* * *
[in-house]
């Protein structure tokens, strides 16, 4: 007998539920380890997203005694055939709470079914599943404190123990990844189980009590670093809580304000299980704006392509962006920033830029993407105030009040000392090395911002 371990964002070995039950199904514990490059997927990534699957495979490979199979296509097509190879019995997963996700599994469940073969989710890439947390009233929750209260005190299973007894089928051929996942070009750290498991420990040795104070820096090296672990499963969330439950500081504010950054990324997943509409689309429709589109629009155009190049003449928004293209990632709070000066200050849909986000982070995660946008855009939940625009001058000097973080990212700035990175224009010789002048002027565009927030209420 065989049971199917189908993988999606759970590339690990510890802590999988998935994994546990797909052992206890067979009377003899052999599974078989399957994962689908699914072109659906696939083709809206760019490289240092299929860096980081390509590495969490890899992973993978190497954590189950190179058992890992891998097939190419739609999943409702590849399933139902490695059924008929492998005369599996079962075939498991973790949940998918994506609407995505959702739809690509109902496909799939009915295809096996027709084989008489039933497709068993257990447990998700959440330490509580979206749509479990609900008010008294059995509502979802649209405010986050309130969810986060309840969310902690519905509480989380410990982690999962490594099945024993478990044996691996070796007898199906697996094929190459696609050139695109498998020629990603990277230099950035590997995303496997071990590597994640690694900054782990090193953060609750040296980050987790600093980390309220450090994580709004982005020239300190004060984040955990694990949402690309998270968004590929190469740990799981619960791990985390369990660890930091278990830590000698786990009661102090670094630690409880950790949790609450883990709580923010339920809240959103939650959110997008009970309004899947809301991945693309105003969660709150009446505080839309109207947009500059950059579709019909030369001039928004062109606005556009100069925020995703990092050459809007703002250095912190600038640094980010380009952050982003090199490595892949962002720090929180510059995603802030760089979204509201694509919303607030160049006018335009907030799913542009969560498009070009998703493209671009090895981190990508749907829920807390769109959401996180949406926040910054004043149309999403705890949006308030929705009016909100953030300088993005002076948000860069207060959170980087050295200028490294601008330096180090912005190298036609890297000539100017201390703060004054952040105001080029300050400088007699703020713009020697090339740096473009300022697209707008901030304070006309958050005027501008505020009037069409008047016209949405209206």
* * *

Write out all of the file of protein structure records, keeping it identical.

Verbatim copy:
[in-house]
């Protein structure tokens, strides 16, 4: 007998539920380890997203005694055939709470079914599943404190123990990844189980009590670093809580304000299980704006392509962006920033830029993407105030009040000392090395911002 371990964002070995039950199904514990490059997927990534699957495979490979199979296509097509190879019995997963996700599994469940073969989710890439947390009233929750209260005190299973007894089928051929996942070009750290498991420990040795104070820096090296672990499963969330439950500081504010950054990324997943509409689309429709589109629009155009190049003449928004293209990632709070000066200050849909986000982070995660946008855009939940625009001058000097973080990212700035990175224009010789002048002027565009927030209420 065989049971199917189908993988999606759970590339690990510890802590999988998935994994546990797909052992206890067979009377003899052999599974078989399957994962689908699914072109659906696939083709809206760019490289240092299929860096980081390509590495969490890899992973993978190497954590189950190179058992890992891998097939190419739609999943409702590849399933139902490695059924008929492998005369599996079962075939498991973790949940998918994506609407995505959702739809690509109902496909799939009915295809096996027709084989008489039933497709068993257990447990998700959440330490509580979206749509479990609900008010008294059995509502979802649209405010986050309130969810986060309840969310902690519905509480989380410990982690999962490594099945024993478990044996691996070796007898199906697996094929190459696609050139695109498998020629990603990277230099950035590997995303496997071990590597994640690694900054782990090193953060609750040296980050987790600093980390309220450090994580709004982005020239300190004060984040955990694990949402690309998270968004590929190469740990799981619960791990985390369990660890930091278990830590000698786990009661102090670094630690409880950790949790609450883990709580923010339920809240959103939650959110997008009970309004899947809301991945693309105003969660709150009446505080839309109207947009500059950059579709019909030369001039928004062109606005556009100069925020995703990092050459809007703002250095912190600038640094980010380009952050982003090199490595892949962002720090929180510059995603802030760089979204509201694509919303607030160049006018335009907030799913542009969560498009070009998703493209671009090895981190990508749907829920807390769109959401996180949406926040910054004043149309999403705890949006308030929705009016909100953030300088993005002076948000860069207060959170980087050295200028490294601008330096180090912005190298036609890297000539100017201390703060004054952040105001080029300050400088007699703020713009020697090339740096473009300022697209707008901030304070006309958050005027501008505020009037069409008047016209949405209206």